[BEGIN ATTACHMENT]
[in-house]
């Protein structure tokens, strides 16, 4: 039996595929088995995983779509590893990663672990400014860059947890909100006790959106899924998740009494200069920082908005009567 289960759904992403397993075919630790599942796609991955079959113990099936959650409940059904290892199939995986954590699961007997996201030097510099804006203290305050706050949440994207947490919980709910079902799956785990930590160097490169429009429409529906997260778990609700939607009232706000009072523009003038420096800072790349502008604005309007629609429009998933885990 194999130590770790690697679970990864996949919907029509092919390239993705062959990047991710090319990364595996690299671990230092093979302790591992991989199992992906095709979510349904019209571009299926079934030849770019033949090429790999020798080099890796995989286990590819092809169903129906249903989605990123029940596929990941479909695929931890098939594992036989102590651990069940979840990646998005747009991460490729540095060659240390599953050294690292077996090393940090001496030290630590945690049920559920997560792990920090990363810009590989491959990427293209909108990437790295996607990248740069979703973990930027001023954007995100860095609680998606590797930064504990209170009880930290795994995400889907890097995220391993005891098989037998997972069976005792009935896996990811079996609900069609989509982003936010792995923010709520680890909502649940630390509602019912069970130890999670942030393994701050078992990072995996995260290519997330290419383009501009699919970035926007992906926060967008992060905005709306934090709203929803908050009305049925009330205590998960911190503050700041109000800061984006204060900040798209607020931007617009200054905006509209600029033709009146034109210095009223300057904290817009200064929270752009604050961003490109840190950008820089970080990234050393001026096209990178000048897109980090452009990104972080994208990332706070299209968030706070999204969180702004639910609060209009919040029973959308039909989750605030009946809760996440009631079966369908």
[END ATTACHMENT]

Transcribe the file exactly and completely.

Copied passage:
[in-house]
């Protein structure tokens, strides 16, 4: 039996595929088995995983779509590893990663672990400014860059947890909100006790959106899924998740009494200069920082908005009567 289960759904992403397993075919630790599942796609991955079959113990099936959650409940059904290892199939995986954590699961007997996201030097510099804006203290305050706050949440994207947490919980709910079902799956785990930590160097490169429009429409529906997260778990609700939607009232706000009072523009003038420096800072790349502008604005309007629609429009998933885990 194999130590770790690697679970990864996949919907029509092919390239993705062959990047991710090319990364595996690299671990230092093979302790591992991989199992992906095709979510349904019209571009299926079934030849770019033949090429790999020798080099890796995989286990590819092809169903129906249903989605990123029940596929990941479909695929931890098939594992036989102590651990069940979840990646998005747009991460490729540095060659240390599953050294690292077996090393940090001496030290630590945690049920559920997560792990920090990363810009590989491959990427293209909108990437790295996607990248740069979703973990930027001023954007995100860095609680998606590797930064504990209170009880930290795994995400889907890097995220391993005891098989037998997972069976005792009935896996990811079996609900069609989509982003936010792995923010709520680890909502649940630390509602019912069970130890999670942030393994701050078992990072995996995260290519997330290419383009501009699919970035926007992906926060967008992060905005709306934090709203929803908050009305049925009330205590998960911190503050700041109000800061984006204060900040798209607020931007617009200054905006509209600029033709009146034109210095009223300057904290817009200064929270752009604050961003490109840190950008820089970080990234050393001026096209990178000048897109980090452009990104972080994208990332706070299209968030706070999204969180702004639910609060209009919040029973959308039909989750605030009946809760996440009631079966369908």